Skip to main content
It looks like you're using Internet Explorer 11 or older. This website works best with modern browsers such as the latest versions of Chrome, Firefox, Safari, and Edge. If you continue with this browser, you may see unexpected results.

Self-belief: thinking positively about yourself and your abilities

What is a self-belief?

Self-beliefWhat is Self-Belief?

Self-belief (or self-efficacy) is a person’s belief in their ability to complete tasks and to achieve their goals (Bandura, 1995).

  • Judging yourself to be capable of success increases your chances of actual success. 
  • Judging yourself as not capable of success reduces the chance of success.

What self-belief is not

Self-belief means that you should have enough self-confidence to change, but not over-estimate your abilities, as that could become a fixed mindset attitude.

You should be willing to grow and adapt but still have ideas about your strengths and weaknesses so that you can work on the weaker areas.

Adapted from: University of Queensland (2019) Self-esteem and self-confidence. Available at: (Accessed: 14 May 2020)

As the Athletic Director and head coach of the Varsity Soccer team at Ryerson University, Dr. Joseph is often asked what skills he is searching for as a recruiter: is it speed? Strength? Agility?

In Dr. Joseph's TEDx Talk, he explores self confidence and how it is not just the most important skill in athletics, but in our lives.

MindTools      This quiz from MindTools (scroll down the page a little) will assess how self-confident you are

Watch the following clip and think about what the main character says to his son a speech about resilience and self-belief.

Now consider the following:

  • What does he say?
At first:

Yeah, I don't know, you know. You'll probably be about as good as I was. That's kind of the way it works, you know. I was below average. You know, so you'll probably ultimately rank...somewhere around there, you know, so... You'll excel at a lot of things, just not this. I don't want you shooting this ball all day and night.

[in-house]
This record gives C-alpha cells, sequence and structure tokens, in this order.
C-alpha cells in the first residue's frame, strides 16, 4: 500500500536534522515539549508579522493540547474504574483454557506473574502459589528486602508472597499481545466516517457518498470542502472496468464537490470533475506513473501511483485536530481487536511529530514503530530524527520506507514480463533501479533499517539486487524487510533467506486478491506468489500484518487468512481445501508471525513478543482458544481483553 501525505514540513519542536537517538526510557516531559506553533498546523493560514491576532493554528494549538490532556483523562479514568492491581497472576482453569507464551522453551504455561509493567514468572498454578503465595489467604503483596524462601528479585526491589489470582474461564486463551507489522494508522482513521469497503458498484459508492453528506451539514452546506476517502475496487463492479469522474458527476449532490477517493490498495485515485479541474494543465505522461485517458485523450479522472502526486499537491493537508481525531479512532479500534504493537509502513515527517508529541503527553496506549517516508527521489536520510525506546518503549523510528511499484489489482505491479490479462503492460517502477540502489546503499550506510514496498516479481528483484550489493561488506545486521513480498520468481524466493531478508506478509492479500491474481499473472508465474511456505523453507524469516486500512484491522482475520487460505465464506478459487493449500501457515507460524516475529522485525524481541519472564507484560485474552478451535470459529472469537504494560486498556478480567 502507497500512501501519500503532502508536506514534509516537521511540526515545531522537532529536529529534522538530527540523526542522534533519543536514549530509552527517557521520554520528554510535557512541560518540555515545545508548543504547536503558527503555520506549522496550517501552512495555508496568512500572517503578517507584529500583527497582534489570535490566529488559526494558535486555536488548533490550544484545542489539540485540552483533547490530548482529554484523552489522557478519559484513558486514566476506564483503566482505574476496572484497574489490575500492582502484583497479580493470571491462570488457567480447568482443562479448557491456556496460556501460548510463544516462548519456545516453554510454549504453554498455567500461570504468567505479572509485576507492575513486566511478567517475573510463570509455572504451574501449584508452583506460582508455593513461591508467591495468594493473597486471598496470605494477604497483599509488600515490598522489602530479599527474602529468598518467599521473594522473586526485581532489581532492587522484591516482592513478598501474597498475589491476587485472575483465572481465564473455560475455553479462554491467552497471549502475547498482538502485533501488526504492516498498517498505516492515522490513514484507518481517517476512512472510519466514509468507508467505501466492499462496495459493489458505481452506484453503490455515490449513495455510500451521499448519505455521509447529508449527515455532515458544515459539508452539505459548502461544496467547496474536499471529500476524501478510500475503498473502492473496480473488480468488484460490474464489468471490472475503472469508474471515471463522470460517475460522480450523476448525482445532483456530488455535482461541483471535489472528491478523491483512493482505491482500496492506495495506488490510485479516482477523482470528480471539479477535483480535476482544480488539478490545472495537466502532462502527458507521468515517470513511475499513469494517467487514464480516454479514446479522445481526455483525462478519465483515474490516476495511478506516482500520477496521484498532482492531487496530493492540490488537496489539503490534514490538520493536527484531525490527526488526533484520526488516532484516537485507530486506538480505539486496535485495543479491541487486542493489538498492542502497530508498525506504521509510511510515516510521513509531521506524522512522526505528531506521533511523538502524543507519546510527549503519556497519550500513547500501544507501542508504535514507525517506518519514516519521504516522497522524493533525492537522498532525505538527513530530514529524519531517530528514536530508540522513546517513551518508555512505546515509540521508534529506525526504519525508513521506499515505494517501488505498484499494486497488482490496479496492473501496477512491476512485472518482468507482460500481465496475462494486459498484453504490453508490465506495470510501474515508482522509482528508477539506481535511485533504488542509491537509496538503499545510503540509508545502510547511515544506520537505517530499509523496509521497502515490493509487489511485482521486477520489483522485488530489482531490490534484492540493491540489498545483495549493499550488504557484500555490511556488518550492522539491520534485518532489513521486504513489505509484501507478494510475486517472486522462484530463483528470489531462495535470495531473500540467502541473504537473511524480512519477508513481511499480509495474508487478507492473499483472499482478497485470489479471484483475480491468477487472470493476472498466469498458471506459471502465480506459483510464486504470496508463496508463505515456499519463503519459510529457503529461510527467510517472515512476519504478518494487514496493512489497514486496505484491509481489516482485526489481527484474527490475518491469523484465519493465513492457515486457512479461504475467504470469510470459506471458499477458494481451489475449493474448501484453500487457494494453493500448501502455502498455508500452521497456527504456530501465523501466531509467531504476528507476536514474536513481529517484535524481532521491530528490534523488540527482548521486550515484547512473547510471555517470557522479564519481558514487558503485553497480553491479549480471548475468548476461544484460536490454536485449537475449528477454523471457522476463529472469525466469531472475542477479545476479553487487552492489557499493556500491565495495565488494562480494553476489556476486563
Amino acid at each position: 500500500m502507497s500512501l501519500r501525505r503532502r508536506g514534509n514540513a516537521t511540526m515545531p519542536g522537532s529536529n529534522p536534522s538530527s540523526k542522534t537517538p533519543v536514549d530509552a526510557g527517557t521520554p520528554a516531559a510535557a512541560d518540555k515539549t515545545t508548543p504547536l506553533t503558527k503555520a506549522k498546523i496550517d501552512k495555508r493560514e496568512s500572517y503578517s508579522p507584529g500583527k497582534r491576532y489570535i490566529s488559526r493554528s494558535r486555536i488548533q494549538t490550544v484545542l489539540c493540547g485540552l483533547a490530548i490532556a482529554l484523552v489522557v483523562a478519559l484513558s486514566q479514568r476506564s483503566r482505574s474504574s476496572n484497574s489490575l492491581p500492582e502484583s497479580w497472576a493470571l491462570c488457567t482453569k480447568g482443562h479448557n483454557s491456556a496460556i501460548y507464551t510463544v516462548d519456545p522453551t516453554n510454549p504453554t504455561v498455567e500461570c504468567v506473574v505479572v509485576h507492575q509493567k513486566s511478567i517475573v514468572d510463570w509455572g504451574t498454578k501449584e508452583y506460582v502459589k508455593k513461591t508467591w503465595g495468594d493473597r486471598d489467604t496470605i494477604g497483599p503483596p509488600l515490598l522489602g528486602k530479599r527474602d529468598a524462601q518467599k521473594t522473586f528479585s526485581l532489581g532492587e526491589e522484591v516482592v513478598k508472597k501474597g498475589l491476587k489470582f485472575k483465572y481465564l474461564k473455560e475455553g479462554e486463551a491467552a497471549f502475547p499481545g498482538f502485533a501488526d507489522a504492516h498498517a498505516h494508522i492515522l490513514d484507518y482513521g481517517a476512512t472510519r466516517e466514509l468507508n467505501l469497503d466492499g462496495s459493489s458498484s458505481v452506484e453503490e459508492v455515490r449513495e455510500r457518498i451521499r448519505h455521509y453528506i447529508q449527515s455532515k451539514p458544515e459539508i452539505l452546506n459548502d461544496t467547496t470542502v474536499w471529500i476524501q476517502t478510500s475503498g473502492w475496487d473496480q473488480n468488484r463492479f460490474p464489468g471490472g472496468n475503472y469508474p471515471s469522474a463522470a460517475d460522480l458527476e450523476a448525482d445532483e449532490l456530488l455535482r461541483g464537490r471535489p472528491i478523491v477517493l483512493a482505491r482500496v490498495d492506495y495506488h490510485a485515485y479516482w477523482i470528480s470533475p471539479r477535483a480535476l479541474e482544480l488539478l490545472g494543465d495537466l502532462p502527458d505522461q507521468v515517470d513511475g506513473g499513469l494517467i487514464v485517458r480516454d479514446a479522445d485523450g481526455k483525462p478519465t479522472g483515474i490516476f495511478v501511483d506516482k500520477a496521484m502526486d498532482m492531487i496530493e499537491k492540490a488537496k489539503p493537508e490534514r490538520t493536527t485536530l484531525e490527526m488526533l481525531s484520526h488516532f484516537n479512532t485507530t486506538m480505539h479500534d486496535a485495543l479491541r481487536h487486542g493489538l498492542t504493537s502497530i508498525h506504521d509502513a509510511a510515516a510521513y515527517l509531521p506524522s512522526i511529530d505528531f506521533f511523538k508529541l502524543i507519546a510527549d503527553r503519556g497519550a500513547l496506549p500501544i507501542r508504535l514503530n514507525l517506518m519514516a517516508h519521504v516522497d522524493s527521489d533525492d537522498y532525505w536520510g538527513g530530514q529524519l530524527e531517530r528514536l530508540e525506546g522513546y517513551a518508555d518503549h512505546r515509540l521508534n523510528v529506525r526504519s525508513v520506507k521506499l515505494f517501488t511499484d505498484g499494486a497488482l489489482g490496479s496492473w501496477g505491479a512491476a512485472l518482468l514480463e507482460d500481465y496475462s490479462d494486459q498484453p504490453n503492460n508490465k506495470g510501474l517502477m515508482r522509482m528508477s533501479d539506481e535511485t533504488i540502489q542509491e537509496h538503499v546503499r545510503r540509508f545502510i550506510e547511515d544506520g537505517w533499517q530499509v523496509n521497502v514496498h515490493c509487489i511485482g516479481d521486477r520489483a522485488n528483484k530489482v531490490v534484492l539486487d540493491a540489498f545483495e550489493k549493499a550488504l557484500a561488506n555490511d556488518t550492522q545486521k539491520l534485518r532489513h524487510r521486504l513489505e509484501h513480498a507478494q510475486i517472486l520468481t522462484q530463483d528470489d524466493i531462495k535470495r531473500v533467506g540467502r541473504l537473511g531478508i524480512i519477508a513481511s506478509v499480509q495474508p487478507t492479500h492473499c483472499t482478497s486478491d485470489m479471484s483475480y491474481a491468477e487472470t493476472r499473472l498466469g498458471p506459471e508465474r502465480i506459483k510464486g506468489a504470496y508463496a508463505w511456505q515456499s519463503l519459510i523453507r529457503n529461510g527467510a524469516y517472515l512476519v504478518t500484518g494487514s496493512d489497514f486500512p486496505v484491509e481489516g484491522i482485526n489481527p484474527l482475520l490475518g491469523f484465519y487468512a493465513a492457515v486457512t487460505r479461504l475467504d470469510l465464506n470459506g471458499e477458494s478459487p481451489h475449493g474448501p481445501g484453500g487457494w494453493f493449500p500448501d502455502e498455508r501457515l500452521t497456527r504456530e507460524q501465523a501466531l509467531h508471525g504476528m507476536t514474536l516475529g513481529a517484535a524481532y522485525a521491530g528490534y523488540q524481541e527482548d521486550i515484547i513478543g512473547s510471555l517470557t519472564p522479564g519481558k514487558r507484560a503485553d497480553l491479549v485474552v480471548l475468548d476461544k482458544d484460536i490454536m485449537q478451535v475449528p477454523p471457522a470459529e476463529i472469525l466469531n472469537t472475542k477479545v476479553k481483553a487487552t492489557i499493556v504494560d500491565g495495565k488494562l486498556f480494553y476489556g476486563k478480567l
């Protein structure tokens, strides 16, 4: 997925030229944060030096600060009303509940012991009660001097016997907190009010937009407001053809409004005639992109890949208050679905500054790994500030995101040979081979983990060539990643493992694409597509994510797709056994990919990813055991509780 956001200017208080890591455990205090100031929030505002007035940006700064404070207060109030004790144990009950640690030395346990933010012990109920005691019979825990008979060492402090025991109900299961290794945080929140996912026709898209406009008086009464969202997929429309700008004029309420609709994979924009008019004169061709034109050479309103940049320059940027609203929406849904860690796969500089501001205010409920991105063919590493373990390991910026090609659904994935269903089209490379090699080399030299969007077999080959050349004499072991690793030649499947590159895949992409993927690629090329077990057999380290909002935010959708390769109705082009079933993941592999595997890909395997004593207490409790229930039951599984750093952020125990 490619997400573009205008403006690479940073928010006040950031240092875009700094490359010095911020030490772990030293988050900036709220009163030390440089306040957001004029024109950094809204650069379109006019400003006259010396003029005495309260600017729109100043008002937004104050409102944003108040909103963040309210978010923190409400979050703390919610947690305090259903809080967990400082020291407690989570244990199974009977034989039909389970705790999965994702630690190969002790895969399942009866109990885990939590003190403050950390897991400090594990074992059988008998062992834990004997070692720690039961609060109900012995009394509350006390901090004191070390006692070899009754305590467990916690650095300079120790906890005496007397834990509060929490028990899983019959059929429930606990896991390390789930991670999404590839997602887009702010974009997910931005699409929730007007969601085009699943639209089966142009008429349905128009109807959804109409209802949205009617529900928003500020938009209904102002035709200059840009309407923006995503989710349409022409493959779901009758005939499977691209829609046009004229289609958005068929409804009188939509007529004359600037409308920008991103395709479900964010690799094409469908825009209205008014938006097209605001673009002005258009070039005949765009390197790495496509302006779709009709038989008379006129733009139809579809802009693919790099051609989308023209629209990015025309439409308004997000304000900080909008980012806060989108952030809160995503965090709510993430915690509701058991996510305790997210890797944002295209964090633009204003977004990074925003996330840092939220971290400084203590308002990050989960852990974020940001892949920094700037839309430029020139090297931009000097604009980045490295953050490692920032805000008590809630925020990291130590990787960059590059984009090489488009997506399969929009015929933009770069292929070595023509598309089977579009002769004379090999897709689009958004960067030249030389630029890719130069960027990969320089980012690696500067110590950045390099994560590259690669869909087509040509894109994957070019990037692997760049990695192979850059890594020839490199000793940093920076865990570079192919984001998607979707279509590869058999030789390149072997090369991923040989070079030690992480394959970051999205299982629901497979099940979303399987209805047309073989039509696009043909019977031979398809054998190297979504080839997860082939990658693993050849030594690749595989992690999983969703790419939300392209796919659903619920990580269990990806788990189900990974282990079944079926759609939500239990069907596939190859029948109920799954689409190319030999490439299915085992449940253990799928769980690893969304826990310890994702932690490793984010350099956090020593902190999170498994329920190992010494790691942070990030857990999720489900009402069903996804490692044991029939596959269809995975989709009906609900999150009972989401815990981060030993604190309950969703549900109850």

On seeing his son's reaction to the above speech:

Hey. Don't ever let somebody tell can't do something. Not even me...You got a gotta protect it. People can't do something themselves...they wanna tell you you can't do it. If you want something, go get it. Period. Let's go.

  • What does he say or how does he think differently to you?
The main character presents two different attitudes towards possible future success. If you lack self-confidence, you may have identified more with the first attitude of not believing that his son could be good at basketball because he hadn't been a good player himself. As you gain in self-belief, you should be able to identify more with the second attitude of recognising that he should be more positive about his son's possible achievements.
  • Are there possible lessons there for you?
Depending on your situation, possible lessons may be:
  • Recognise the importance of not giving up
  • Believe that you have the skills to do well
  • The value of listening to feedback and trying again
  • Don't let one bad experience get you down
  • Believe in yourself and your dream
  • Believe that you can achieve things if you work at them.

Adapted from: Open University (n.d.) Self-efficacy and self-esteem – what’s the difference? Available at: (Accessed: 18 May 2020).